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Sabine Stratton B.Sc. (Alberta), BA (Alberta), MA (Alberta)
Sabine Stratton received two undergraduate degrees and her Master of Arts from the University of Alberta. The degree in zoology led to an interest in skeletal biology and a degree in physical anthropology established an enthusiasm for the study of human biology. While serving on the medical examiner’s human identification team, investigating the 1986 Hinton Via Rail collision, a fascination for human individualization crystallized. Research since that time has focused upon human skeletal anomalies; ante- and post-mortem x-ray comparison; video superimposition; and public perceptions toward autopsy. Her field experience has been wide-ranging, including working for organizations such as the Alberta Medical Examiner’s Office, Physicians For Human Rights (The Cyprus Project), and the Royal Canadian Mounted Police on Project Evenhanded (the Robert Pickton Case). Stratton is a member of the following organizations: American Academy of Forensic Sciences, American Association of Physical Anthropologists, the Canadian Association for Physical Anthropology, and the Paleopathology Association.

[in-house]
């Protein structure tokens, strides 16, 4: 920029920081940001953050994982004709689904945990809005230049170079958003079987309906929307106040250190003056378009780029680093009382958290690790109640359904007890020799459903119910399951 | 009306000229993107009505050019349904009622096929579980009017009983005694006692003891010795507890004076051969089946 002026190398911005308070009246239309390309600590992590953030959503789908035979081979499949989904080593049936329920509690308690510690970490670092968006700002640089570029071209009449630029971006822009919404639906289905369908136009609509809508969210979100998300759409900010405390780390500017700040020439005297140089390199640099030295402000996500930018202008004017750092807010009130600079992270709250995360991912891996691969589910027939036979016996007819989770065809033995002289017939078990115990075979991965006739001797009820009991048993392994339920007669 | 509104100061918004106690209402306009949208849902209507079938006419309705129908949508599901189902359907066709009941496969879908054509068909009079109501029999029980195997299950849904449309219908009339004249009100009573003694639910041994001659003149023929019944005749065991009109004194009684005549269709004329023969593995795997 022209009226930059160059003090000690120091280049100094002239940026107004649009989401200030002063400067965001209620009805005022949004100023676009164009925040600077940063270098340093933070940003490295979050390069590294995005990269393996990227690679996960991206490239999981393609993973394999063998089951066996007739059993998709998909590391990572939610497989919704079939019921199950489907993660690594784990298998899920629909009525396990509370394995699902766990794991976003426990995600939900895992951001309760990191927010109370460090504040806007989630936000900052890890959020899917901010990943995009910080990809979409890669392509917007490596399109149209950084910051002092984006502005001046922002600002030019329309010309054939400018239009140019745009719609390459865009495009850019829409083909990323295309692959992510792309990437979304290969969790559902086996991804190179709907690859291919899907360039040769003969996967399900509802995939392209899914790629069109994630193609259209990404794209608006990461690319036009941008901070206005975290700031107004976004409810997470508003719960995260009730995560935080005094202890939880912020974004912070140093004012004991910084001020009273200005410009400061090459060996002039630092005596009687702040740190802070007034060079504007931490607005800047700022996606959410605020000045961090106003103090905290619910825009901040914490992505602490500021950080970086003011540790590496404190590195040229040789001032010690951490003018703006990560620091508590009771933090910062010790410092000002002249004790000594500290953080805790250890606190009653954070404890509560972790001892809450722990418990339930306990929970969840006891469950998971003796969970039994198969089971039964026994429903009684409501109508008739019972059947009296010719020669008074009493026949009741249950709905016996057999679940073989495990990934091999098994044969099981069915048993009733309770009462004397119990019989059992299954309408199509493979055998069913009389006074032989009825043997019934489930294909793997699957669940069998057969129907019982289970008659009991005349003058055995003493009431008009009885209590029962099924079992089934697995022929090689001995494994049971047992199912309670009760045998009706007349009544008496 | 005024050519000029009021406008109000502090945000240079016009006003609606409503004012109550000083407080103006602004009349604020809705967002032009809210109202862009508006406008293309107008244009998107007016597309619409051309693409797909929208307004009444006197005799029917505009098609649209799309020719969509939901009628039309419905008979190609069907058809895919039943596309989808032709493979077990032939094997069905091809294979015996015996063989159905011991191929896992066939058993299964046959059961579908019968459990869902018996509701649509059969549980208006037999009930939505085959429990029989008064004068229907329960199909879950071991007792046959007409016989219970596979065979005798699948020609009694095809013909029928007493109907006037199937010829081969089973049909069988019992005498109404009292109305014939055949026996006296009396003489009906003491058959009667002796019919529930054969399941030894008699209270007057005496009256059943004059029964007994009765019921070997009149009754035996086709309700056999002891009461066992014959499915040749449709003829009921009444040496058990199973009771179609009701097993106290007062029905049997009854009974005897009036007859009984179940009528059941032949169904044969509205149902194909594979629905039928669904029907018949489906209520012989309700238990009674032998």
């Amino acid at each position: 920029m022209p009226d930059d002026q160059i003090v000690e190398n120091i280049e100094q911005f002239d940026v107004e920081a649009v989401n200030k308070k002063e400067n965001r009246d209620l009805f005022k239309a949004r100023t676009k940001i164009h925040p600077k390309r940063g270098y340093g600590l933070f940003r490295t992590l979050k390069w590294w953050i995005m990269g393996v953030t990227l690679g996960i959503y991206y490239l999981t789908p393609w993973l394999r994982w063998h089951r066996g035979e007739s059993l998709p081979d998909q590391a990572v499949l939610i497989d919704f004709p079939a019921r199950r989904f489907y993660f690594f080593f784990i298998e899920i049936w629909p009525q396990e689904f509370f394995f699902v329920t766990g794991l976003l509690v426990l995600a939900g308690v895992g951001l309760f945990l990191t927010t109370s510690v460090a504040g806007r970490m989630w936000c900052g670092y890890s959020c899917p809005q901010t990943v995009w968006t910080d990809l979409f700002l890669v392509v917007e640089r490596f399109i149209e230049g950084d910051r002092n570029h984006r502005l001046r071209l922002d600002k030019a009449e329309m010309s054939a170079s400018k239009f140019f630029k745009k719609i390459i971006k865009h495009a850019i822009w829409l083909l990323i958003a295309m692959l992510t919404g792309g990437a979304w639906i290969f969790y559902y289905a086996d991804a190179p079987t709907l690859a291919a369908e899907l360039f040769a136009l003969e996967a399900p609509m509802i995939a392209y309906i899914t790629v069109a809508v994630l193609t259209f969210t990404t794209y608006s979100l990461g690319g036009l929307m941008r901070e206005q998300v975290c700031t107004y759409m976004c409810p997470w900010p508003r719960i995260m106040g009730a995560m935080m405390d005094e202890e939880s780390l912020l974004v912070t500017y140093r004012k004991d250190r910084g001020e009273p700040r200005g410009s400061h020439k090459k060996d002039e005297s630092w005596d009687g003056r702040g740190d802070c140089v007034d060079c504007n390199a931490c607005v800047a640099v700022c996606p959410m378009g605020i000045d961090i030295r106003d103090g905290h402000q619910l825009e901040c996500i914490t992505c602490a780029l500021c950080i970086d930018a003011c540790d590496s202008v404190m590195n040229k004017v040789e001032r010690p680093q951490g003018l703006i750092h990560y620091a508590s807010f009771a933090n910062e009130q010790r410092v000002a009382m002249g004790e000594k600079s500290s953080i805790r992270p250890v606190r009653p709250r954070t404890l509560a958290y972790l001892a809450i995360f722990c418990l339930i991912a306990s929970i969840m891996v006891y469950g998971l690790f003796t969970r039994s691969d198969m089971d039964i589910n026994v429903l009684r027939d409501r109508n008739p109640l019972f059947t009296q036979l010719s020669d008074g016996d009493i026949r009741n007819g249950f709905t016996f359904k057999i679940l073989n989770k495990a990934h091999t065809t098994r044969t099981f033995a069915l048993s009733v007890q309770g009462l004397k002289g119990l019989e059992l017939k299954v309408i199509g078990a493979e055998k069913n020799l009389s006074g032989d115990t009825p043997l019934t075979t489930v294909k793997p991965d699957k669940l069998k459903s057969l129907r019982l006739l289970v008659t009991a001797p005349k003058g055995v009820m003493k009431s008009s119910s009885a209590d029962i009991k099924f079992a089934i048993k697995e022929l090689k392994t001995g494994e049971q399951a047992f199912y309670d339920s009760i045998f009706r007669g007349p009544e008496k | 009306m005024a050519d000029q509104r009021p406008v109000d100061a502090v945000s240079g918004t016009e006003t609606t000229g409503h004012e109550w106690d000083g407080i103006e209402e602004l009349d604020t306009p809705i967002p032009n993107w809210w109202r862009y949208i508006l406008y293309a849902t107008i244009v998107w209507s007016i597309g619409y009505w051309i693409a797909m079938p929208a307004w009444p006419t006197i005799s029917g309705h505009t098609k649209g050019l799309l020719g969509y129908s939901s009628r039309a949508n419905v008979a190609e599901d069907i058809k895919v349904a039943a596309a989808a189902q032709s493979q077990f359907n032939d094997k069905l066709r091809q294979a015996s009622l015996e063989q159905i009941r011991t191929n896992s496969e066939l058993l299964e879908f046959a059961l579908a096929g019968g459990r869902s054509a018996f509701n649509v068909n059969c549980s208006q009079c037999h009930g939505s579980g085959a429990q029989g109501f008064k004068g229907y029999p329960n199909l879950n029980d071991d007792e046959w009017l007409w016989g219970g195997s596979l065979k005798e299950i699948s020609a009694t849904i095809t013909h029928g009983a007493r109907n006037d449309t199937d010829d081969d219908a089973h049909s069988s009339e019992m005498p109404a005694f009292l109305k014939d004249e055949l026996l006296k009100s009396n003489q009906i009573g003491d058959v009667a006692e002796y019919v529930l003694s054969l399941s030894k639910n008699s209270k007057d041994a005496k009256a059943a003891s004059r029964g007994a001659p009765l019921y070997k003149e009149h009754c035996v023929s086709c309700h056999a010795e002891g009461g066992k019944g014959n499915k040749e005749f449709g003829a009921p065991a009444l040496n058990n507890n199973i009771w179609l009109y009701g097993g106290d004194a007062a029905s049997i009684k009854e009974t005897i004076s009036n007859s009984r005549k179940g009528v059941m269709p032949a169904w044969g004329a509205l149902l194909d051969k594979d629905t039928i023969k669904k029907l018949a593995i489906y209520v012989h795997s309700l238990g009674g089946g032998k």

- Be enthusiastic and passionate about what I teach.
- To assist students in developing their passion for intellectual pursuits.
- To allow students to benefit from my personal experiences.
Areas of Interest
Human Skeletal Variation; Forensic Anthropology; Humanitarian and Human Rights Investigations; Primatology.
Forensic Case Studies: I was the first anthropology student allowed access to the Office of the Chief Medical Examiner in Alberta. During that time there were numerous cases for which I was allowed to participate and observe, including a mass disaster, the Hinton/Via Rail train collision in February, 1986.
From June, 2002 to June, 2003 I worked as a civilian contractor for the R.C.M.P.
Spring 2011, Member of multidisciplinary team investigating the deaths of the Whistler sled dogs after the Whistler Olympics.